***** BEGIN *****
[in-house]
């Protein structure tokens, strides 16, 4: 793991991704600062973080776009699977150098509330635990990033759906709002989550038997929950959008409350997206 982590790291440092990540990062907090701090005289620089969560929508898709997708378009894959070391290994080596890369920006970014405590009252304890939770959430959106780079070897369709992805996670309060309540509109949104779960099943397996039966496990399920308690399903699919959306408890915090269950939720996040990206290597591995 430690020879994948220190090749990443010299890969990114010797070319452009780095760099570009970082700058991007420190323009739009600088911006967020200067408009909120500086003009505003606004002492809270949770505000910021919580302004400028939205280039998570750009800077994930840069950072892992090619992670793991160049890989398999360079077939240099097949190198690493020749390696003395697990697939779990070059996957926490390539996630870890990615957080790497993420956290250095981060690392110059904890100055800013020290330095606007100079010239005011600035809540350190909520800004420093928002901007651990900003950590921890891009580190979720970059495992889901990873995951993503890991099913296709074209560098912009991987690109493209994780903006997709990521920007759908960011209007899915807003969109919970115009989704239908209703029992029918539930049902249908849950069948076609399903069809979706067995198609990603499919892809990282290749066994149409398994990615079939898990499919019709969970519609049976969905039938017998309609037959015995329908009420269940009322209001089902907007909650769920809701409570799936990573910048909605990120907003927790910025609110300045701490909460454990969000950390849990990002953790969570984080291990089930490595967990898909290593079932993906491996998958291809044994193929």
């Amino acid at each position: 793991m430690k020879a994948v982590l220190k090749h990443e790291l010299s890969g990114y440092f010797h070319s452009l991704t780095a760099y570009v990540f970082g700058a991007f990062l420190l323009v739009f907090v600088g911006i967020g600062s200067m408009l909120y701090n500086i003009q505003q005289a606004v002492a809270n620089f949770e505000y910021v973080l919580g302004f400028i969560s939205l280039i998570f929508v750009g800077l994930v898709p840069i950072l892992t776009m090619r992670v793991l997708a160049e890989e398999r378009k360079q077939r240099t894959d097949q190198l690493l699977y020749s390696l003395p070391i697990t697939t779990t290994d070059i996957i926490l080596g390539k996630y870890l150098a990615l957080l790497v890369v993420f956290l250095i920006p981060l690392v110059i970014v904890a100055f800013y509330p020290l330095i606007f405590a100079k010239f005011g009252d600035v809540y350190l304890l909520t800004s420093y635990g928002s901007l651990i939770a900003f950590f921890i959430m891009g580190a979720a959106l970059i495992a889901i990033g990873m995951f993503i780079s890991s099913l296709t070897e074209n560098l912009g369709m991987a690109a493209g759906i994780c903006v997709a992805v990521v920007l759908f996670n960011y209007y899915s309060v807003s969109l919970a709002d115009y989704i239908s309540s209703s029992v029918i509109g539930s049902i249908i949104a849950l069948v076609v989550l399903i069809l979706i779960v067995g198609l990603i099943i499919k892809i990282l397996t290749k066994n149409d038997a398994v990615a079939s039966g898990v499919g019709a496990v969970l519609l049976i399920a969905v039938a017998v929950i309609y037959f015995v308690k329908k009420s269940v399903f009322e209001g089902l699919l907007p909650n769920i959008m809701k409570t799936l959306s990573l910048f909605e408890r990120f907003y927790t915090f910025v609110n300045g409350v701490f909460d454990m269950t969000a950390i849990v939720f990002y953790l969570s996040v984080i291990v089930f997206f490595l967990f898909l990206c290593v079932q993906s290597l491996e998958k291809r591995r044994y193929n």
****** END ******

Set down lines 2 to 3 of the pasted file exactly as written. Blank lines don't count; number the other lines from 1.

């Protein structure tokens, strides 16, 4: 793991991704600062973080776009699977150098509330635990990033759906709002989550038997929950959008409350997206 982590790291440092990540990062907090701090005289620089969560929508898709997708378009894959070391290994080596890369920006970014405590009252304890939770959430959106780079070897369709992805996670309060309540509109949104779960099943397996039966496990399920308690399903699919959306408890915090269950939720996040990206290597591995 430690020879994948220190090749990443010299890969990114010797070319452009780095760099570009970082700058991007420190323009739009600088911006967020200067408009909120500086003009505003606004002492809270949770505000910021919580302004400028939205280039998570750009800077994930840069950072892992090619992670793991160049890989398999360079077939240099097949190198690493020749390696003395697990697939779990070059996957926490390539996630870890990615957080790497993420956290250095981060690392110059904890100055800013020290330095606007100079010239005011600035809540350190909520800004420093928002901007651990900003950590921890891009580190979720970059495992889901990873995951993503890991099913296709074209560098912009991987690109493209994780903006997709990521920007759908960011209007899915807003969109919970115009989704239908209703029992029918539930049902249908849950069948076609399903069809979706067995198609990603499919892809990282290749066994149409398994990615079939898990499919019709969970519609049976969905039938017998309609037959015995329908009420269940009322209001089902907007909650769920809701409570799936990573910048909605990120907003927790910025609110300045701490909460454990969000950390849990990002953790969570984080291990089930490595967990898909290593079932993906491996998958291809044994193929």
């Amino acid at each position: 793991m430690k020879a994948v982590l220190k090749h990443e790291l010299s890969g990114y440092f010797h070319s452009l991704t780095a760099y570009v990540f970082g700058a991007f990062l420190l323009v739009f907090v600088g911006i967020g600062s200067m408009l909120y701090n500086i003009q505003q005289a606004v002492a809270n620089f949770e505000y910021v973080l919580g302004f400028i969560s939205l280039i998570f929508v750009g800077l994930v898709p840069i950072l892992t776009m090619r992670v793991l997708a160049e890989e398999r378009k360079q077939r240099t894959d097949q190198l690493l699977y020749s390696l003395p070391i697990t697939t779990t290994d070059i996957i926490l080596g390539k996630y870890l150098a990615l957080l790497v890369v993420f956290l250095i920006p981060l690392v110059i970014v904890a100055f800013y509330p020290l330095i606007f405590a100079k010239f005011g009252d600035v809540y350190l304890l909520t800004s420093y635990g928002s901007l651990i939770a900003f950590f921890i959430m891009g580190a979720a959106l970059i495992a889901i990033g990873m995951f993503i780079s890991s099913l296709t070897e074209n560098l912009g369709m991987a690109a493209g759906i994780c903006v997709a992805v990521v920007l759908f996670n960011y209007y899915s309060v807003s969109l919970a709002d115009y989704i239908s309540s209703s029992v029918i509109g539930s049902i249908i949104a849950l069948v076609v989550l399903i069809l979706i779960v067995g198609l990603i099943i499919k892809i990282l397996t290749k066994n149409d038997a398994v990615a079939s039966g898990v499919g019709a496990v969970l519609l049976i399920a969905v039938a017998v929950i309609y037959f015995v308690k329908k009420s269940v399903f009322e209001g089902l699919l907007p909650n769920i959008m809701k409570t799936l959306s990573l910048f909605e408890r990120f907003y927790t915090f910025v609110n300045g409350v701490f909460d454990m269950t969000a950390i849990v939720f990002y953790l969570s996040v984080i291990v089930f997206f490595l967990f898909l990206c290593v079932q993906s290597l491996e998958k291809r591995r044994y193929n």